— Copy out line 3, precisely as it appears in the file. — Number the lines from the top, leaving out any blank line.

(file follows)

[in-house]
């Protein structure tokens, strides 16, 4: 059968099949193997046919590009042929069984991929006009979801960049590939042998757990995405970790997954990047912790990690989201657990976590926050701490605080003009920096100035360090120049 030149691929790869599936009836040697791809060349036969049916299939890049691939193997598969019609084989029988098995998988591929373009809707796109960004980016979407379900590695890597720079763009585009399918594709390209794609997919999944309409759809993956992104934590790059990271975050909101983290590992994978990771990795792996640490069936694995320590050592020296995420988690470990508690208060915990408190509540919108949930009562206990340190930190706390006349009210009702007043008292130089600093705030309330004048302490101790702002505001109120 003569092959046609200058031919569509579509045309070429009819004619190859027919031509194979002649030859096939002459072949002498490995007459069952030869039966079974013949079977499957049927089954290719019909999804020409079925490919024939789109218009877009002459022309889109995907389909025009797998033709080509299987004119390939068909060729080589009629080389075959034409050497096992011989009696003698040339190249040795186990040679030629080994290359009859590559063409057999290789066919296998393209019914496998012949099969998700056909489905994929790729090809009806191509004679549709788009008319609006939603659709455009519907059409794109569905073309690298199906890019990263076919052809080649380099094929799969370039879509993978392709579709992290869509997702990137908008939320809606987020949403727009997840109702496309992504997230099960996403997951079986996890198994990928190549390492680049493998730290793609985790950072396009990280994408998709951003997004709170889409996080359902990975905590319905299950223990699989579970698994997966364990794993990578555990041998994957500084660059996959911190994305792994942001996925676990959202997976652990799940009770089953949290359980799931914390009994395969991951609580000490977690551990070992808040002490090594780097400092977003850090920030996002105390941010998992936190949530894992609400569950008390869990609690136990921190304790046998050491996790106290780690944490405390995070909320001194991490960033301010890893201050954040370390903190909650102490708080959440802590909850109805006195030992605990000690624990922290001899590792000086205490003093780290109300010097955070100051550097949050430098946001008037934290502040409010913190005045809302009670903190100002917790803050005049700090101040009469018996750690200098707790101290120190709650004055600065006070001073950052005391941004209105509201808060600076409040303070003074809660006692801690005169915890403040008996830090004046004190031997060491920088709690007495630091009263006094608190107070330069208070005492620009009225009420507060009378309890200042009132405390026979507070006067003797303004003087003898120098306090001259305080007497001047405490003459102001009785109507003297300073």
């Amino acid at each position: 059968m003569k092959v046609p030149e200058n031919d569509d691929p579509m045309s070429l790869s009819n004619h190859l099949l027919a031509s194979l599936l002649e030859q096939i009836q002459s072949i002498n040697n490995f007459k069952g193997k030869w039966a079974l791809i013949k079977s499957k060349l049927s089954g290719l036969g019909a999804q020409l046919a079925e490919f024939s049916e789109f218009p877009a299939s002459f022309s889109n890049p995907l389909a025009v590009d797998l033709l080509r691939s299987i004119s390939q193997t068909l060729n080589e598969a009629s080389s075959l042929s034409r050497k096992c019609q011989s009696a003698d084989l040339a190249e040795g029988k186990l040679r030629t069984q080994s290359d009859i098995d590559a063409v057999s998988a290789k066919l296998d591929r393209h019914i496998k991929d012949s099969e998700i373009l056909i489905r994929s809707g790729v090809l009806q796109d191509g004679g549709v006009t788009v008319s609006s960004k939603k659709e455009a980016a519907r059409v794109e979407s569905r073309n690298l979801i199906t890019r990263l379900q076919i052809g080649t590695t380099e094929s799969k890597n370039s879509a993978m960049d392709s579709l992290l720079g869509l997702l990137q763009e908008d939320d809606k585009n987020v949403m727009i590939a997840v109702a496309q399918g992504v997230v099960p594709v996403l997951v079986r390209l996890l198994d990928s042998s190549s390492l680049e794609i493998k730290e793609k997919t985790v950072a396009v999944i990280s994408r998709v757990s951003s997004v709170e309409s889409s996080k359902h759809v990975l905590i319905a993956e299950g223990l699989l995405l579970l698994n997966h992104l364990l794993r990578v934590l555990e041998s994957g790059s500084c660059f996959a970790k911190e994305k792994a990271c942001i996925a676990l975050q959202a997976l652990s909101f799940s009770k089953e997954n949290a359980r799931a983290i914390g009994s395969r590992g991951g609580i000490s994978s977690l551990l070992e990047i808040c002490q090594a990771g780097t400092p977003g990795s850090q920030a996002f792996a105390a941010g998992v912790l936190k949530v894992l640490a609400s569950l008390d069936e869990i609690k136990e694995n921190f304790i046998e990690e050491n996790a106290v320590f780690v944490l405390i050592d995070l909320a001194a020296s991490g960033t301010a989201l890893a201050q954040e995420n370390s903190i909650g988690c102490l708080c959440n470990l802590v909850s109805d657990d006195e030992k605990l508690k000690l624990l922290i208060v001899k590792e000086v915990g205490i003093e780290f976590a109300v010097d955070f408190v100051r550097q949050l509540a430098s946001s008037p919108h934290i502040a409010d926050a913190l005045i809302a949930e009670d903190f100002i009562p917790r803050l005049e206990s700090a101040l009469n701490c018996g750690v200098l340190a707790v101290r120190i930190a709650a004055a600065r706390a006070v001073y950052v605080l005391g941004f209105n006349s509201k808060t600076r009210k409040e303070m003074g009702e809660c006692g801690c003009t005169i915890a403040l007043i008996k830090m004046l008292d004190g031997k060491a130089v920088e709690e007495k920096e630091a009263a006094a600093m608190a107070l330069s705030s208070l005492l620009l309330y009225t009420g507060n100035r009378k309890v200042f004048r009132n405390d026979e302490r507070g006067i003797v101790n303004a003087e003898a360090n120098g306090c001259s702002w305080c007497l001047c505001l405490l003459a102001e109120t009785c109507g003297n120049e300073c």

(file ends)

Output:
């Amino acid at each position: 059968m003569k092959v046609p030149e200058n031919d569509d691929p579509m045309s070429l790869s009819n004619h190859l099949l027919a031509s194979l599936l002649e030859q096939i009836q002459s072949i002498n040697n490995f007459k069952g193997k030869w039966a079974l791809i013949k079977s499957k060349l049927s089954g290719l036969g019909a999804q020409l046919a079925e490919f024939s049916e789109f218009p877009a299939s002459f022309s889109n890049p995907l389909a025009v590009d797998l033709l080509r691939s299987i004119s390939q193997t068909l060729n080589e598969a009629s080389s075959l042929s034409r050497k096992c019609q011989s009696a003698d084989l040339a190249e040795g029988k186990l040679r030629t069984q080994s290359d009859i098995d590559a063409v057999s998988a290789k066919l296998d591929r393209h019914i496998k991929d012949s099969e998700i373009l056909i489905r994929s809707g790729v090809l009806q796109d191509g004679g549709v006009t788009v008319s609006s960004k939603k659709e455009a980016a519907r059409v794109e979407s569905r073309n690298l979801i199906t890019r990263l379900q076919i052809g080649t590695t380099e094929s799969k890597n370039s879509a993978m960049d392709s579709l992290l720079g869509l997702l990137q763009e908008d939320d809606k585009n987020v949403m727009i590939a997840v109702a496309q399918g992504v997230v099960p594709v996403l997951v079986r390209l996890l198994d990928s042998s190549s390492l680049e794609i493998k730290e793609k997919t985790v950072a396009v999944i990280s994408r998709v757990s951003s997004v709170e309409s889409s996080k359902h759809v990975l905590i319905a993956e299950g223990l699989l995405l579970l698994n997966h992104l364990l794993r990578v934590l555990e041998s994957g790059s500084c660059f996959a970790k911190e994305k792994a990271c942001i996925a676990l975050q959202a997976l652990s909101f799940s009770k089953e997954n949290a359980r799931a983290i914390g009994s395969r590992g991951g609580i000490s994978s977690l551990l070992e990047i808040c002490q090594a990771g780097t400092p977003g990795s850090q920030a996002f792996a105390a941010g998992v912790l936190k949530v894992l640490a609400s569950l008390d069936e869990i609690k136990e694995n921190f304790i046998e990690e050491n996790a106290v320590f780690v944490l405390i050592d995070l909320a001194a020296s991490g960033t301010a989201l890893a201050q954040e995420n370390s903190i909650g988690c102490l708080c959440n470990l802590v909850s109805d657990d006195e030992k605990l508690k000690l624990l922290i208060v001899k590792e000086v915990g205490i003093e780290f976590a109300v010097d955070f408190v100051r550097q949050l509540a430098s946001s008037p919108h934290i502040a409010d926050a913190l005045i809302a949930e009670d903190f100002i009562p917790r803050l005049e206990s700090a101040l009469n701490c018996g750690v200098l340190a707790v101290r120190i930190a709650a004055a600065r706390a006070v001073y950052v605080l005391g941004f209105n006349s509201k808060t600076r009210k409040e303070m003074g009702e809660c006692g801690c003009t005169i915890a403040l007043i008996k830090m004046l008292d004190g031997k060491a130089v920088e709690e007495k920096e630091a009263a006094a600093m608190a107070l330069s705030s208070l005492l620009l309330y009225t009420g507060n100035r009378k309890v200042f004048r009132n405390d026979e302490r507070g006067i003797v101790n303004a003087e003898a360090n120098g306090c001259s702002w305080c007497l001047c505001l405490l003459a102001e109120t009785c109507g003297n120049e300073c």